Answered by Dr. Christina Chambreau
The best way is for you to build the health of your dog because healthy dogs are much less likely to attract fleas, so have that be your main focus. Now occasionally even healthy dogs will get fleas, like if you’re visiting a place that hasn’t had dogs in it for a couple of weeks and now your dog comes in and those fleas have just been waiting to leave. So if you do see fleas, there are plenty of safe, non chemical ways to get rid of them.
Number one is to give a bath and use an herbal shampoo, or if you don’t have an herbal shampoo just use lots of water. If you have some shampoo, even if you have to use your own shampoo because you’ve just gotten fleas, massage, really rub it in. Let the soap sit there for about 5 to 15 minutes if you can, and then rinse really carefully, really really rinse. And if there are fleas there, you will see dead fleas coming off, and the water may look red or bloody, and you’re worried. But that’s because the fleas eat some blood and so their poop is going to be bloody. Then you can finish with a lemon rinse, something you probably have at home, or an herbal rinse.
Now to prevent fleas, you can actually get tags that have micro frequencies that repel fleas, so that’s another totally safe approach. You can use flower essences, Diatomaceous Earth. And remember if you’re struggling with fleas because your dog is not yet healthy, it’s important to be treating the house and the yard, and there are many books that are talking about that. So avoid those chemicals!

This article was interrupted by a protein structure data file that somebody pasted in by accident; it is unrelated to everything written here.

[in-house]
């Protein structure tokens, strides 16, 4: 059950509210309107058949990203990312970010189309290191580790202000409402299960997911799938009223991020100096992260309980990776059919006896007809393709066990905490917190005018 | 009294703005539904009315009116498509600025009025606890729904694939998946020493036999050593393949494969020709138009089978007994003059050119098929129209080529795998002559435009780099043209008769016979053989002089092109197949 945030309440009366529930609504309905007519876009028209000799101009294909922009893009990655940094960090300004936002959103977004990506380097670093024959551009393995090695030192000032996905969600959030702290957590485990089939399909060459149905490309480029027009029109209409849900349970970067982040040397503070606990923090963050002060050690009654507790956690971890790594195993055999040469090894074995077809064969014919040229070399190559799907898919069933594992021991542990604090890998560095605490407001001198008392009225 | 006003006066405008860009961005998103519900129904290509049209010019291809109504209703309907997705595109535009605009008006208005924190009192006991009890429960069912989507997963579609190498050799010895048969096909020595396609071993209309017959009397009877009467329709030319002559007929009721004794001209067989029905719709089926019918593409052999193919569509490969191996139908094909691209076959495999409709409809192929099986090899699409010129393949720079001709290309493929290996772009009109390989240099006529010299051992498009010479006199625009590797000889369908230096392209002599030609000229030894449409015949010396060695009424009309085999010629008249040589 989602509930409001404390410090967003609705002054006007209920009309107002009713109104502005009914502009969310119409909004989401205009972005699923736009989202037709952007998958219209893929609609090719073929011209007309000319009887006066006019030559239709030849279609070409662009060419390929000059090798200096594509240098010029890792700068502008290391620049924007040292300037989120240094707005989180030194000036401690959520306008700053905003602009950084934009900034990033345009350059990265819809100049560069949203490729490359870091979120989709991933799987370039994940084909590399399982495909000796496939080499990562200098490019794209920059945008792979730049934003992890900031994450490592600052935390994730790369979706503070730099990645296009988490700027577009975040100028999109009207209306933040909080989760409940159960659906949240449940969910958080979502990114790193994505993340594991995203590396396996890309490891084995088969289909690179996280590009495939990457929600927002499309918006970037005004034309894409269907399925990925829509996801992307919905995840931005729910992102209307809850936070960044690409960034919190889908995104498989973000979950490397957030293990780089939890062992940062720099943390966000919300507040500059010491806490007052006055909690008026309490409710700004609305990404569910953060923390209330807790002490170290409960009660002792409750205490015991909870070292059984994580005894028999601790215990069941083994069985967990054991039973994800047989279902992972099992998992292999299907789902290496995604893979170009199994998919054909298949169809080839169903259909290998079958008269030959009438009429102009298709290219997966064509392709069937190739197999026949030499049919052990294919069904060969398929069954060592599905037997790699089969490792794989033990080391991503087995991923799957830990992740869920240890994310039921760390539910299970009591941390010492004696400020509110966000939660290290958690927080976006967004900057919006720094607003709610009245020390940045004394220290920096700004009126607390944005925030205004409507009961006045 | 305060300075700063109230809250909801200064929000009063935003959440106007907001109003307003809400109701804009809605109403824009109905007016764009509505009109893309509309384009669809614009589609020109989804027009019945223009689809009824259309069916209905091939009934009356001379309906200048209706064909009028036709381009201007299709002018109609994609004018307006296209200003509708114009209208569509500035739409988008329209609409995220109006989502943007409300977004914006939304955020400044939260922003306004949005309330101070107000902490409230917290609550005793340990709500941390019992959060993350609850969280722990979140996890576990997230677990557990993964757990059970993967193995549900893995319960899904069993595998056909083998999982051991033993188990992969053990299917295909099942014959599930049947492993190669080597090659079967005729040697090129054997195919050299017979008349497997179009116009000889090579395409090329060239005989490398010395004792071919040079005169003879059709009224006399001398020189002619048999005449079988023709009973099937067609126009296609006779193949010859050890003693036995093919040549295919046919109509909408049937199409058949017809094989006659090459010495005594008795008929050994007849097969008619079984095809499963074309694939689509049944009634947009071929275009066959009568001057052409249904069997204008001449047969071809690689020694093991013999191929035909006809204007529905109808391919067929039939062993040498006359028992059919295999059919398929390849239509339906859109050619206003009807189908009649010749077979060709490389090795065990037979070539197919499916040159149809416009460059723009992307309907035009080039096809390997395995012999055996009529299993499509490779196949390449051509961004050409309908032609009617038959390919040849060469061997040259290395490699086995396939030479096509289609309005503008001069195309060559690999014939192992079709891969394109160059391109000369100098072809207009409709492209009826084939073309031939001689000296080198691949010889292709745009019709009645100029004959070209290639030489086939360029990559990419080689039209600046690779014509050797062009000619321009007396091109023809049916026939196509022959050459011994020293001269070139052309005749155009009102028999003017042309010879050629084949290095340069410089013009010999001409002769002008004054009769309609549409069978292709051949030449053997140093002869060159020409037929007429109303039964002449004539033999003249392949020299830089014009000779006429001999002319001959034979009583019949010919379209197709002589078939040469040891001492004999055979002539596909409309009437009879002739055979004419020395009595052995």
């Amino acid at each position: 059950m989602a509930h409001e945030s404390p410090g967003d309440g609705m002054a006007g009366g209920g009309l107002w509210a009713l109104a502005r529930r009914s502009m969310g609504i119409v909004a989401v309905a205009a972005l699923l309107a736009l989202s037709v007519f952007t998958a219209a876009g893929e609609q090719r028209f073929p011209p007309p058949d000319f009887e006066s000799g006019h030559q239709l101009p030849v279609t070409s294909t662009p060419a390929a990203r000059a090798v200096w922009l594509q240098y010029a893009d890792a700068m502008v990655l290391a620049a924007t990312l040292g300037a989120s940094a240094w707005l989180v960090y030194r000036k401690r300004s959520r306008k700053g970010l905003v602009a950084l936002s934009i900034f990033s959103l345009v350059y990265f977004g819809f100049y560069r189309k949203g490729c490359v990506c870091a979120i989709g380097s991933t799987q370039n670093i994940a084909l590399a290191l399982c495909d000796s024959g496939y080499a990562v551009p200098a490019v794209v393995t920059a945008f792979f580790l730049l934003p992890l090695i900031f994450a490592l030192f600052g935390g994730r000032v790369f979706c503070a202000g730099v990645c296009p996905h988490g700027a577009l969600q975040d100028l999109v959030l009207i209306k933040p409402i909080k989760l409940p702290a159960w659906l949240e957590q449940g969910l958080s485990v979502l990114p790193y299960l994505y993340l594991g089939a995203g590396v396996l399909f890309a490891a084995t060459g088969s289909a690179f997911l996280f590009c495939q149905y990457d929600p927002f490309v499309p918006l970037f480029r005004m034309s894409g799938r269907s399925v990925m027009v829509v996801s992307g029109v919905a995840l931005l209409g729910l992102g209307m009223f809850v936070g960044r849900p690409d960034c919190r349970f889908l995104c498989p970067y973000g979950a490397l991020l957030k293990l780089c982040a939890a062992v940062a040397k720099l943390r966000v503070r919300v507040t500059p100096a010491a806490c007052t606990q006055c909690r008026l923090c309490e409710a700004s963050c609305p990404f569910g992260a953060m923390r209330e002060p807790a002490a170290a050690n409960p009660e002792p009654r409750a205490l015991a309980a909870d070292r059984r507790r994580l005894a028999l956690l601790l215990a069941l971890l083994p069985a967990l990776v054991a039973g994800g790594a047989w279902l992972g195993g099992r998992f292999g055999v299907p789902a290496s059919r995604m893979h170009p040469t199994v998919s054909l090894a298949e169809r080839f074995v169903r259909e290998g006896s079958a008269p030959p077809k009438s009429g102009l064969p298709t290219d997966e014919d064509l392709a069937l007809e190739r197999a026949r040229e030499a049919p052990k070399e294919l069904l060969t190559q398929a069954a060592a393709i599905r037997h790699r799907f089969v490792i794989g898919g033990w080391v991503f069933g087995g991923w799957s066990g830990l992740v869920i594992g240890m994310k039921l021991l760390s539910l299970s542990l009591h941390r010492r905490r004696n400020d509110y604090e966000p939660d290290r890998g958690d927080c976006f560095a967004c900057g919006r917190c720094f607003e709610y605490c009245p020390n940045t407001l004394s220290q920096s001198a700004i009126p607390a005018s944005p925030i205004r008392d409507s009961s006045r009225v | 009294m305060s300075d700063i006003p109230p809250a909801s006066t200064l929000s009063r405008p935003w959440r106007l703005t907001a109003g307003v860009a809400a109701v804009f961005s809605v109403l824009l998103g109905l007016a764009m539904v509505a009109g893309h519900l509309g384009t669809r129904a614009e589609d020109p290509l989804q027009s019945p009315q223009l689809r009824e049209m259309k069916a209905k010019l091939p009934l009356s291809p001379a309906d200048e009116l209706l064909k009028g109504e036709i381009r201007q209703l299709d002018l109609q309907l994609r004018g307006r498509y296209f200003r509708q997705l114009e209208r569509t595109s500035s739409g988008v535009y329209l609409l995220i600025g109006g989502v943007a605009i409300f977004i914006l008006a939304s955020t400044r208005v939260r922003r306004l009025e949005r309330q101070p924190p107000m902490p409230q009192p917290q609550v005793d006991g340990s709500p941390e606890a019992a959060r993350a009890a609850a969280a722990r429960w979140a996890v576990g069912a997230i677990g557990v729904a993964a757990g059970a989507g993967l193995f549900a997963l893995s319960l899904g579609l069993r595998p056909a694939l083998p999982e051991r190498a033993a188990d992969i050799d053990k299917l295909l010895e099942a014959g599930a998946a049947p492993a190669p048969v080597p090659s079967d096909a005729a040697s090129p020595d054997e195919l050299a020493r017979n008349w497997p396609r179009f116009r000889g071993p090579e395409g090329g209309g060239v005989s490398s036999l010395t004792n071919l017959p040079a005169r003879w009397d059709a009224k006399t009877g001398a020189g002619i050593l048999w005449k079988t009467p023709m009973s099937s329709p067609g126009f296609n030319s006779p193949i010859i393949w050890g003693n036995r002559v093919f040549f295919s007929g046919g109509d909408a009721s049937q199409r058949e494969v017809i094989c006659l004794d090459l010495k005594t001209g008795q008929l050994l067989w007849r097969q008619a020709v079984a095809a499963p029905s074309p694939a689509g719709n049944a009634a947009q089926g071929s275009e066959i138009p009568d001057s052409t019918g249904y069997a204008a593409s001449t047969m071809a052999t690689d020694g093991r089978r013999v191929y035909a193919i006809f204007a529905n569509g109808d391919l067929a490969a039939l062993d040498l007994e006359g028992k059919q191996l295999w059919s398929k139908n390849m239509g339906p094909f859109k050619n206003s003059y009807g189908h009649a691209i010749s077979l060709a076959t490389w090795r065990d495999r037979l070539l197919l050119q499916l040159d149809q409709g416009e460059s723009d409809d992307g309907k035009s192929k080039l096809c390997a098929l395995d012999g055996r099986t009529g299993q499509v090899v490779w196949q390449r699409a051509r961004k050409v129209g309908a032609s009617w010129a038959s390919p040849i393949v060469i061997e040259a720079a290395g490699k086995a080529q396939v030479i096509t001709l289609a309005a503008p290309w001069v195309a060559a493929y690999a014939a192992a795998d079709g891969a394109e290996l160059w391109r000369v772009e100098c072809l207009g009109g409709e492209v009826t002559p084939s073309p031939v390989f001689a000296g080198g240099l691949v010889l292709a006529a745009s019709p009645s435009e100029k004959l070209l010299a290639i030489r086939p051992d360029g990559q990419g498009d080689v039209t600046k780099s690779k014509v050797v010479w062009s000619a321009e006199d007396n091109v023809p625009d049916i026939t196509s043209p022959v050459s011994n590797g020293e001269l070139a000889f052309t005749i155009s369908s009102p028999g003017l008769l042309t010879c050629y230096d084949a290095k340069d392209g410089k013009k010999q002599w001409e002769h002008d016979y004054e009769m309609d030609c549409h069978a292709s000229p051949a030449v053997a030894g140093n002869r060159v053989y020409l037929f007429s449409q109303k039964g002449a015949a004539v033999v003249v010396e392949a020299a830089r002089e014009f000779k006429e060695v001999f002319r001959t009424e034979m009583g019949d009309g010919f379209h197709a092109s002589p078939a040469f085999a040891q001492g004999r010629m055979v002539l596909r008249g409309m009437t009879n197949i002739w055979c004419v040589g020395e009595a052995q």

I’m Doctor Christina Chambreau, licensed veterinarian, with HolisticActions!.
- Build health – healthy dogs rarely get fleas and it is easier to eradicate them. See HA! fun-damentals for steps, including no chemical flea treatments, to build health
- Treat house and yard along with the dog
- Bathing, leaving the suds on for 15 minutes while you massage and super rinse, again with massage. Warning – it’s OK to see reddish water – it is from the flea poop.
- Bald, red spots on skin
- Black, gritty flea dirt
DISCLAIMER: Holistic Actions! does not provide advice on certified medical treatments. Content is intended for informational purposes only and to equip you with the tools needed for Holistic Medical Decision Making (HMDM). It is not a substitute for clinical assessment, diagnosis, or treatment. Never use content found on the Holistic Actions! website as the basis for ignoring advice from your veterinarian to seek treatment. If you think you may have a veterinary emergency, please call your vet or an animal hospital immediately.
Christina Chambreau, DVM, is an internationally known homeopathic veterinarian and associate editor of the Integrative Veterinary Care Journal, she’s written several books on animal healthcare.
After opening her own homeopathy veterinary practice in 1983, she founded the Academy Of Veterinary Homeopathy and was on the faculty of the National Center for Homeopathy Summer School for ten years.
Dr. Christina is also an integrative medicine adjunct faculty liaison for the Maryland Veterinary Technician Program and lectures on a wide array of topics including integrating holistic options into veterinary practices, as well as guidance on how to choose the best approaches to heal animals and sustainability.